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What this discussion can be...

#145: Apr. - June 2016 (Non-Fiction)
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LevV

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Re: What this discussion can be...

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Taylor wrote:
LanDroid wrote:perhaps a better way of stating it is the original Constitution required slavery to be permitted
LanDroid wrote: it unequivocally COULD NOT be banned!
LanDroid wrote:Chapter 3 titled "The Silence" in Founding Brothers: The Revolutionary Generation by Joseph Ellis.
I'm just finishing reading the Ellis book, In it Ellis makes the case for LanDroid's points quite clearly and based on this reading I am prepared to think that Landroid (Ellis) are right.

Slavery was written into the Constitution.

The Supremacy clause of article six still leaves me with some doubt, but in the case of slavery it appears to have been toothless.
I found this short YouTube clip to show very succinctly why there may be confusion over slavery and the Constitution. We are informed that the word slavery does not even appear anywhere in the document, slaves were simply refered to as three-fifths of a person.
Ellis here explains why the Constitution may have been deliberately vague on the subject of slavery, "The Constitution was an artfully, ambiguous document that was specifically designed to permit the Northern delegates to go back to their constituents claiming that slavery was going to be ending and the Southern delegates to go back to their constituents claiming that slavery was now safe and protected".

https://www.youtube.com/watch?v=ZNnXj5NSR64
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LanDroid

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We've had a very good discussion on slavery and the Constitution, let's hope it continues with the rest of this book...
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DWill

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Re: What this discussion can be...

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DWill wrote:
LanDroid wrote:It's tough to be objective about slavery. The tendency is to reject any nuance in favor of blanket moral condemnation. That is the 'right" attitude, but it may get in the way of objectivity.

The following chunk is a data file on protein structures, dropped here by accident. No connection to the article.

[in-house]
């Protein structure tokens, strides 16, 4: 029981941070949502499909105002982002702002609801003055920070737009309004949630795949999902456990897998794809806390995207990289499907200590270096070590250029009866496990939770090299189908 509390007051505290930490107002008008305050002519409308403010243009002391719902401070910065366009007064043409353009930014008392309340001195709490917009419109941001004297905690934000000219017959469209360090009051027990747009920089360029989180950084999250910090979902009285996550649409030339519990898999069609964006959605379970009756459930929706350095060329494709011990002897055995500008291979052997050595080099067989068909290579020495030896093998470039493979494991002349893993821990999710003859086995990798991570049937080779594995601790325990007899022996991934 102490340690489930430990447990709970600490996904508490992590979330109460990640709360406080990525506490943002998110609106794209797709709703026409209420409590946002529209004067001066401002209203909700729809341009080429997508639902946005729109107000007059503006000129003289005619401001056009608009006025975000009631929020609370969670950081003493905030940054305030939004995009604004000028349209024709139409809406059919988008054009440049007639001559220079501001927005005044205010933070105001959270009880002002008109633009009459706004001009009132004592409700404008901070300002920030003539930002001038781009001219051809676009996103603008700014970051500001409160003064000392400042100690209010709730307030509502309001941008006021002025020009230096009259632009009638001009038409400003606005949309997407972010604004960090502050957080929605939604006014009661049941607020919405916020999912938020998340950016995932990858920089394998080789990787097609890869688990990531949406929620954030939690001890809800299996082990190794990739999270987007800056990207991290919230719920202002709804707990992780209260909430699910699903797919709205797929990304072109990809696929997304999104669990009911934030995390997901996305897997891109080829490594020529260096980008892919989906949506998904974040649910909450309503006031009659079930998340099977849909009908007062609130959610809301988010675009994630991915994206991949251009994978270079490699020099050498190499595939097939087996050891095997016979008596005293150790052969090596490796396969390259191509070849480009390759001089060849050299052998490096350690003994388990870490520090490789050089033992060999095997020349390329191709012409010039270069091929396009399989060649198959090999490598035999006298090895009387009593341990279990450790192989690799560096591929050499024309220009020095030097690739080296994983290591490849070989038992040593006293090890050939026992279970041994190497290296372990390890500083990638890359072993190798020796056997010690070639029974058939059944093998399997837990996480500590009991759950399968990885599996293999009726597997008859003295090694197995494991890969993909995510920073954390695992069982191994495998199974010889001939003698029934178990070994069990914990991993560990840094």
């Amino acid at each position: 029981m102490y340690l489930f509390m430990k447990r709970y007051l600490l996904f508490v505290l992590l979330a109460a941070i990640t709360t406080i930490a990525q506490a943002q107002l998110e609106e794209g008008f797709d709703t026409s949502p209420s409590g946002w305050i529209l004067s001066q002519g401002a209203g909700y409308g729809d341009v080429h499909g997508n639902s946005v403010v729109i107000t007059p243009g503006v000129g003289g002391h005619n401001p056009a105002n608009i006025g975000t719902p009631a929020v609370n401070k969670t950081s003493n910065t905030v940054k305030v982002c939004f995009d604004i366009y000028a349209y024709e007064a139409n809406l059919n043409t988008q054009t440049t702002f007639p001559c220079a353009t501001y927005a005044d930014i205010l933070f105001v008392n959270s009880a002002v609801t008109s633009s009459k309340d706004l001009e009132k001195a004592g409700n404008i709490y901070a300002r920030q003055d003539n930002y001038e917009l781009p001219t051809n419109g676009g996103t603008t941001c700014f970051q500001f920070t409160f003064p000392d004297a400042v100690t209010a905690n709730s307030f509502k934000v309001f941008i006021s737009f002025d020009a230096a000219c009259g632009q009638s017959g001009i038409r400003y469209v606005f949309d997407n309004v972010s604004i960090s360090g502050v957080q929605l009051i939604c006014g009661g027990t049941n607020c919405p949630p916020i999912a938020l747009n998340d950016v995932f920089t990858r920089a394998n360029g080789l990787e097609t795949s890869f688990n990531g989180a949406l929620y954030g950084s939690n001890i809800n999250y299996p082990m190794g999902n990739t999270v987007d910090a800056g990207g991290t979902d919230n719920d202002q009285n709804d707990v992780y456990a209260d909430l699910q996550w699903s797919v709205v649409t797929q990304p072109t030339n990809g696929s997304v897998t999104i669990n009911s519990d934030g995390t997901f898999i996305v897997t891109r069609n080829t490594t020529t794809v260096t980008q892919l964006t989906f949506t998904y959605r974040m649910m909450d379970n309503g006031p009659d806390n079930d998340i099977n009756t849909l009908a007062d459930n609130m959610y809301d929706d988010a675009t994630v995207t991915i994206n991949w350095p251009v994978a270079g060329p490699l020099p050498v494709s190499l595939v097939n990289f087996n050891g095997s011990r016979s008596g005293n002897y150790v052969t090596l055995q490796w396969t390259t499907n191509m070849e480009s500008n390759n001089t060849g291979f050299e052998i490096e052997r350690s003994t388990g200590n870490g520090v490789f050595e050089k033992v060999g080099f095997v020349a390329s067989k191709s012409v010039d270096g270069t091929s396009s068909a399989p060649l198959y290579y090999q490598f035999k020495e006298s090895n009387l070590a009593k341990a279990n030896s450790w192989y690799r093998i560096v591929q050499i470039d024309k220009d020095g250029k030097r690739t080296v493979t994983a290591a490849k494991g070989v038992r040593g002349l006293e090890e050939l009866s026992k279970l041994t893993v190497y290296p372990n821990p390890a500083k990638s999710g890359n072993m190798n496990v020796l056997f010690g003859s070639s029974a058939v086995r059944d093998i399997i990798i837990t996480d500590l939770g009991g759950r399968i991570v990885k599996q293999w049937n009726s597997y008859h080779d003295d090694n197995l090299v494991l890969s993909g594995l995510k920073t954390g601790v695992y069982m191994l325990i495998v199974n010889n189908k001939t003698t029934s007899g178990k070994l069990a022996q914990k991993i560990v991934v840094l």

I don't get it, what is the "objective" stance on slavery? Are you with brother bob, who justified it all by claiming if parents were prevented from selling their children into slavery they would starve to death?
Did I say "justified" anywhere? No, I simply meant that, as our great national sin, it is difficult to bring to the subject anything but a sense of outrage, which is not usually promising for doing history. It's not about having a "stance" on slavery, but following the facts wherever they may lead.
Taylor wrote:The problem is that no matter how enlightened or benevolent the owner, there was still the crack of the whip.
If the owner was benevolent, presumably he wouldn't be cracking the whip at all.
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Taylor

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DWill wrote:If the owner was benevolent, presumably he wouldn't be cracking the whip at all.
Agreed.

There is a contradiction in thinking or equating that the ownership of people and the altruism of benevolence are compatible . Stampp in "the Peculiar Institution" repeatedly makes the same point. The presumption was on the part of the owners, not with us in the here and now.
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I'd like to reread that book by Stampp. Well, there are a lot of books I say that about, but...

I believe slavery is one historical practice of the U.S that pretty much everyone today labels as an unmitigated evil. That's fine and all, but it might be good to appreciate just how cost-free and easy that attitude is for us. We think, "Surely these people could have and should have done something about this horror, I certainly would have"--forgetting that there could have been no "I" in those times. There are evils that insinuate themselves into contemporary lives that we aren't as good at recognizing, much less doing anything about. Our descendants may have harsh judgments on our blindness and selfishness.
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That's fine and all, but it might be good to appreciate just how cost-free and easy that attitude is for us.
Yes. Also consider any white person expressing dismay at slavery in the deep south probably would have been killed.
Our descendants may have harsh judgments on our blindness and selfishness.
Talking to young folks, it seems clear our attitudes towards race and homosex will receive the very harsh judgement of history. Consider the treatment of Alan Turing, one of the main heroes of WWII.

What else? Probably the U.S. drone program - bombing hospitals and wedding parties hoping to kill at least one suspect terrorist. This may take quite a while, it's still too soon to view Hiroshima and Nagasaki as acts of terror.
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